ELECTRICAL RISKS AND HAZARDS
Protect your most valuable resource.
The stakes are high with electric power maintenance. Accidents or unseen faults can be fatal or cause life-changing injuries. The first step in keeping your people safe is understanding the risks that electric power systems pose. The primary risks associated with substation equipment include:
The explosive electrical discharge from an arc fault produces deafening noises, shrapnel traveling at supersonic speeds, and temperatures greater than the surface of the sun.
Faulty or damaged components can overload, creating arcs, shocks, and fire.
Oil-filled transformers pose a significant fire risk. Fires involving high voltage equipment are difficult to extinguish and can result in injury or a devastating loss of critical equipment.
Electric shocks from high voltage equipment can cause permanent, life-changing damage ranging from serious burns and loss of limbs to pain, numbness, and internal injuries.
A fatal electric shock is a worst-case scenario.
4 Steps to eliminating hazards.
For more than half a century, SDMyers has worked alongside commercial and industrial organizations to keep their electric power systems reliable, safe, and cost-effective. We have the expertise, the data, and the foundational understanding you need to complete the process from start to finish. We recommend:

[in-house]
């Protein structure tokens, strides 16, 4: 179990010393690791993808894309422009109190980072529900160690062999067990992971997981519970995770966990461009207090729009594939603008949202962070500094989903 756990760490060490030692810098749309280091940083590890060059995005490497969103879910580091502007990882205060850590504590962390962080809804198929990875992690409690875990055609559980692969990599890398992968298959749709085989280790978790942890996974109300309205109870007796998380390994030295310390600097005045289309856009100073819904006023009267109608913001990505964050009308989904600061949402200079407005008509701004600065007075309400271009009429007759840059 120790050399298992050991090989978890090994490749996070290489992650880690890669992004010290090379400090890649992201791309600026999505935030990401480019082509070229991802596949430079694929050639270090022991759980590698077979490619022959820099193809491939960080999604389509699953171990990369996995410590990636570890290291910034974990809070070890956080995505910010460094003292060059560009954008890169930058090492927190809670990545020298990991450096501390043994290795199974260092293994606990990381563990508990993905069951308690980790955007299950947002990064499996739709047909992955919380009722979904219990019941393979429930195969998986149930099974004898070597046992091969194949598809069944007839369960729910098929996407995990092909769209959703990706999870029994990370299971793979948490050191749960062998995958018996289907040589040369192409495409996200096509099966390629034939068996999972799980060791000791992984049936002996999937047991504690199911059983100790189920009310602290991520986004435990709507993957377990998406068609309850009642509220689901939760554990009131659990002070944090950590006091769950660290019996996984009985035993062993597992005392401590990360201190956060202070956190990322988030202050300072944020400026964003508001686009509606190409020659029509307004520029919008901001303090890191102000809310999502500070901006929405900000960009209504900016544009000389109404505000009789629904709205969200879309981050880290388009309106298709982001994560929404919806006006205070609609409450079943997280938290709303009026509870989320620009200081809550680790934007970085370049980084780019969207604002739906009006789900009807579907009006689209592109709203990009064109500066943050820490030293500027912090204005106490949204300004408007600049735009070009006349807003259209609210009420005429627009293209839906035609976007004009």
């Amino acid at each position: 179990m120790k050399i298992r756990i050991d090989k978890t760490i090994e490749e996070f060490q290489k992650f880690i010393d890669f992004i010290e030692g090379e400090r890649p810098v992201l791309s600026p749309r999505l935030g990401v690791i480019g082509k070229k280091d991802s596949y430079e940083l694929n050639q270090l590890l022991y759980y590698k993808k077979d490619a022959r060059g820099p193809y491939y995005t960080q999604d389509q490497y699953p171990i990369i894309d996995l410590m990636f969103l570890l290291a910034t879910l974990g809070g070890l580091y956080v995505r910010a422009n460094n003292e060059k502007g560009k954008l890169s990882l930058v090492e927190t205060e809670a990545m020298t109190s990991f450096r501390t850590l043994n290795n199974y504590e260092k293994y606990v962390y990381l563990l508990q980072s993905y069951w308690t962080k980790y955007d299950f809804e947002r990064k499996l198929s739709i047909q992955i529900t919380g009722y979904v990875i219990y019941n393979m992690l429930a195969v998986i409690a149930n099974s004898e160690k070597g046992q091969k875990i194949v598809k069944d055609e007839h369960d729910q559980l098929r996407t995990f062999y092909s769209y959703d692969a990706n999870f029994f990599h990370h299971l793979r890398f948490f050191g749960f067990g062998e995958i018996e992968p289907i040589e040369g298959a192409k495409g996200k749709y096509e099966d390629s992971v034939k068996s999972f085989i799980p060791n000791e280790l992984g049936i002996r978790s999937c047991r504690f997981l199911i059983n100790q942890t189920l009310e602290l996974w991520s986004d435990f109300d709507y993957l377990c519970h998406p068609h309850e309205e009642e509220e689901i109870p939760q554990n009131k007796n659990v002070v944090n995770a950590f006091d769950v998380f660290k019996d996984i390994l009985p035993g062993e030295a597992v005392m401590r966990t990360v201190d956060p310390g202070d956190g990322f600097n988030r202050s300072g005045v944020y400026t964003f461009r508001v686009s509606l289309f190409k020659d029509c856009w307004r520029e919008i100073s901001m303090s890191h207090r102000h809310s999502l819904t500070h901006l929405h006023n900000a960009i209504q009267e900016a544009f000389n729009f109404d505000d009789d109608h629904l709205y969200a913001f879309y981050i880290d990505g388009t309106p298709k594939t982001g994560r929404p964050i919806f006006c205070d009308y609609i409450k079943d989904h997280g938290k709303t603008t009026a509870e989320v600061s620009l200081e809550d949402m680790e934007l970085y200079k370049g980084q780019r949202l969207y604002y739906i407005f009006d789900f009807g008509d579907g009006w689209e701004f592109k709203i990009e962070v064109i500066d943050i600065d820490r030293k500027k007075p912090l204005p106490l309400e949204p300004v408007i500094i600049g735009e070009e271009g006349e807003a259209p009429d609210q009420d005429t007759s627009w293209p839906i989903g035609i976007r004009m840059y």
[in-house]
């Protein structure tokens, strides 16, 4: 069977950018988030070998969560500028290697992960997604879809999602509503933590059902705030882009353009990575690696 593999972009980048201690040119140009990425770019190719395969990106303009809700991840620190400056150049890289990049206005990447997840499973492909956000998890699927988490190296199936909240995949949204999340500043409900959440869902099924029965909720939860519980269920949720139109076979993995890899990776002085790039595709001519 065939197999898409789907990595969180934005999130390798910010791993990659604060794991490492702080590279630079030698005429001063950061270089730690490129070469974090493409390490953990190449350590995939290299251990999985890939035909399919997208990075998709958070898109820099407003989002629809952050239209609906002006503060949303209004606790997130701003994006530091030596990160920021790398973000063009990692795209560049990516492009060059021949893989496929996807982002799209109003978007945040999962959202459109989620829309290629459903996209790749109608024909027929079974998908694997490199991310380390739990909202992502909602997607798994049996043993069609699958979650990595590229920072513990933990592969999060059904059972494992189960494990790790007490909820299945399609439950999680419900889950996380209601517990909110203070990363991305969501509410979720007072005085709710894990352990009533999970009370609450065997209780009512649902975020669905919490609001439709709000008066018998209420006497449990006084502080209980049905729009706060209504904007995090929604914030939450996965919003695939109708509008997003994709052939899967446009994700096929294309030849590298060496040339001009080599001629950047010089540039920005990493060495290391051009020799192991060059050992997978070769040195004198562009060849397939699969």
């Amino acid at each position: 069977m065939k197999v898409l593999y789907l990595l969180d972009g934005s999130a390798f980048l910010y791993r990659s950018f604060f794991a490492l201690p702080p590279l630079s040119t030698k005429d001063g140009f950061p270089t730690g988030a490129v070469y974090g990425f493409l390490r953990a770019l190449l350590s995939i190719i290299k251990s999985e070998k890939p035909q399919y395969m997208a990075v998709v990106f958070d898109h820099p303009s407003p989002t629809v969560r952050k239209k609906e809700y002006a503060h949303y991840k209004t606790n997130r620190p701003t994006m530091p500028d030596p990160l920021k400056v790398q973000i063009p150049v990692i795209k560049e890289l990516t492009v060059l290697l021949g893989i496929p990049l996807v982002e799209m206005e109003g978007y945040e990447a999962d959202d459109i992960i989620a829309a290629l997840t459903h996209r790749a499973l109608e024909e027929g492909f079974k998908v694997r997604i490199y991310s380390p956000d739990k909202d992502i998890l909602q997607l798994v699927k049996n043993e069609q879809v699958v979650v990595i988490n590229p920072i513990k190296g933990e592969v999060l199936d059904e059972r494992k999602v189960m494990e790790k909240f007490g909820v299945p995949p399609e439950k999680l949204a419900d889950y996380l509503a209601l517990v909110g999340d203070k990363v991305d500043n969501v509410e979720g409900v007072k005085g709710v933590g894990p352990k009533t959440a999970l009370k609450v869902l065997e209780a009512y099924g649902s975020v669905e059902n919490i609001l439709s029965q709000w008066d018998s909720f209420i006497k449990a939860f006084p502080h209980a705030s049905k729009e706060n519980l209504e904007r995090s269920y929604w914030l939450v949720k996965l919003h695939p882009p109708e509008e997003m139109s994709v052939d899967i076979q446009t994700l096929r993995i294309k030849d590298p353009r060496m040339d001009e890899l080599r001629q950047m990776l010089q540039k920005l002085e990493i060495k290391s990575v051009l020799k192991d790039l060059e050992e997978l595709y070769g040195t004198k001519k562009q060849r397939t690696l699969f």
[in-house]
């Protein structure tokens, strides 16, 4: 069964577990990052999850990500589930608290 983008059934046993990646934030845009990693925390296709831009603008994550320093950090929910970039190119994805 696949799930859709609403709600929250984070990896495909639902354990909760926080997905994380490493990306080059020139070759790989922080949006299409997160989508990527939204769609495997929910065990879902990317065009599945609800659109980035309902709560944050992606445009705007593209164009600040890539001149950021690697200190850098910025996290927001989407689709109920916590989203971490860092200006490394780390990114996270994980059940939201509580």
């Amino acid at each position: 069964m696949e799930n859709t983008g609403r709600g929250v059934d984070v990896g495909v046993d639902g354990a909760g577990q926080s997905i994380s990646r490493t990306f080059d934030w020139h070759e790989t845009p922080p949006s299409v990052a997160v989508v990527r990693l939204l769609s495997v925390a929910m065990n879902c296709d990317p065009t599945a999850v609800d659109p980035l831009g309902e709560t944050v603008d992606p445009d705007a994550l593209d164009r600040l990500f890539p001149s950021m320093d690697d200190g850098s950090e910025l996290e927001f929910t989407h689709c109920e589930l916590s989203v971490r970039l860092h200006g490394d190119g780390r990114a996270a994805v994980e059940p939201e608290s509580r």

1. Know your assets, know your risk.
Begin with a thorough inventory of your equipment, starting with the transmission feed, through to the substation and distribution system, all the way into to the 480v panels in your facility. An audit of your electrical assets highlights current successes and reveals the hazards that often remain unseen or unaddressed. Additionally, don’t underestimate the importance of a one-line diagram.
2. Implement safer processes.
Learn and follow the IEEE, NFPA, and OSHA guidelines for occupational safety around high voltage equipment. Navigating these guidelines can be complex but understanding the details will help you develop safer inspection and testing practices. Better practices mean a lower risk to your electrical system, your operation—and your people.
3. Prioritize the safety of your team.
Invest in safety beyond engineering controls and PPE. Electrical maintenance safety devices are easily installed (and often without the need to de-energize) and they do more than create a barrier—they move humans out of harm’s way. This means that even if a serious incident should occur, such as an arc flash, everybody involved gets to go home at the end of the day.
4. Monitor and maintain your equipment.
Commit to a reliability program. One of the tenets of the maintenance industry is that a “safe plant is a reliable plant.” Safety and reliability are two sides of the same coin. Regular testing and inspection of your equipment allows you to plan your maintenance budget and stay ahead of faults and issues, avoiding the risks involved with failure.
SDMyers has experts on-hand who can tailor this process to your business and make specific recommendations for your electrical equipment. Let us know if you’d like to set up a safety consultation.